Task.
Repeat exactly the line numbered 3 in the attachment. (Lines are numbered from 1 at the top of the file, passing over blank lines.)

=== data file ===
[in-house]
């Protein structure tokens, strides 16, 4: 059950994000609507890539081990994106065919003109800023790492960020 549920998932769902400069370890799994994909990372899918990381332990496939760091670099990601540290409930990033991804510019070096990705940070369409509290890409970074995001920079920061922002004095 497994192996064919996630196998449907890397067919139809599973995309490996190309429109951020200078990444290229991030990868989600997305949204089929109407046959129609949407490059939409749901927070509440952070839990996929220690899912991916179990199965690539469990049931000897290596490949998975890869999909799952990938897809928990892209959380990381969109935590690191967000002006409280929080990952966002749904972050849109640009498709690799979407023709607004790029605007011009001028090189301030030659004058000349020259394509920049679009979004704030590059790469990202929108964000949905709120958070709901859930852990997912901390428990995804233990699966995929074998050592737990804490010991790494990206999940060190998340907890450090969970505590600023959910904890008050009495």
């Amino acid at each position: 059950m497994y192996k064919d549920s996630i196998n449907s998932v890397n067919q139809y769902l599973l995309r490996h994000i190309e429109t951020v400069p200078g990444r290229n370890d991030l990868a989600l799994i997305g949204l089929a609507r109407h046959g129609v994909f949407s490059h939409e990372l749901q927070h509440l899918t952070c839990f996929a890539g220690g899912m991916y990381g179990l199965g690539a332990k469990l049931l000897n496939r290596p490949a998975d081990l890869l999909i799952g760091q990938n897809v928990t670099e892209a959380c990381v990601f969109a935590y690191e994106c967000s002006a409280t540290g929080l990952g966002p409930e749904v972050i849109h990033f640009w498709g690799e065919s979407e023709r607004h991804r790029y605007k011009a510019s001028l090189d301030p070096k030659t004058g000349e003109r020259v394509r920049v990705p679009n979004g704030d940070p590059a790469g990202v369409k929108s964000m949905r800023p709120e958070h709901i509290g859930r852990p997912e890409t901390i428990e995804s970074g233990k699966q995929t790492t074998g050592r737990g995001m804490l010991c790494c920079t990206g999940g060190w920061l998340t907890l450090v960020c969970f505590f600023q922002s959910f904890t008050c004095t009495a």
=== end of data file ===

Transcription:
């Amino acid at each position: 059950m497994y192996k064919d549920s996630i196998n449907s998932v890397n067919q139809y769902l599973l995309r490996h994000i190309e429109t951020v400069p200078g990444r290229n370890d991030l990868a989600l799994i997305g949204l089929a609507r109407h046959g129609v994909f949407s490059h939409e990372l749901q927070h509440l899918t952070c839990f996929a890539g220690g899912m991916y990381g179990l199965g690539a332990k469990l049931l000897n496939r290596p490949a998975d081990l890869l999909i799952g760091q990938n897809v928990t670099e892209a959380c990381v990601f969109a935590y690191e994106c967000s002006a409280t540290g929080l990952g966002p409930e749904v972050i849109h990033f640009w498709g690799e065919s979407e023709r607004h991804r790029y605007k011009a510019s001028l090189d301030p070096k030659t004058g000349e003109r020259v394509r920049v990705p679009n979004g704030d940070p590059a790469g990202v369409k929108s964000m949905r800023p709120e958070h709901i509290g859930r852990p997912e890409t901390i428990e995804s970074g233990k699966q995929t790492t074998g050592r737990g995001m804490l010991c790494c920079t990206g999940g060190w920061l998340t907890l450090v960020c969970f505590f600023q922002s959910f904890t008050c004095t009495a």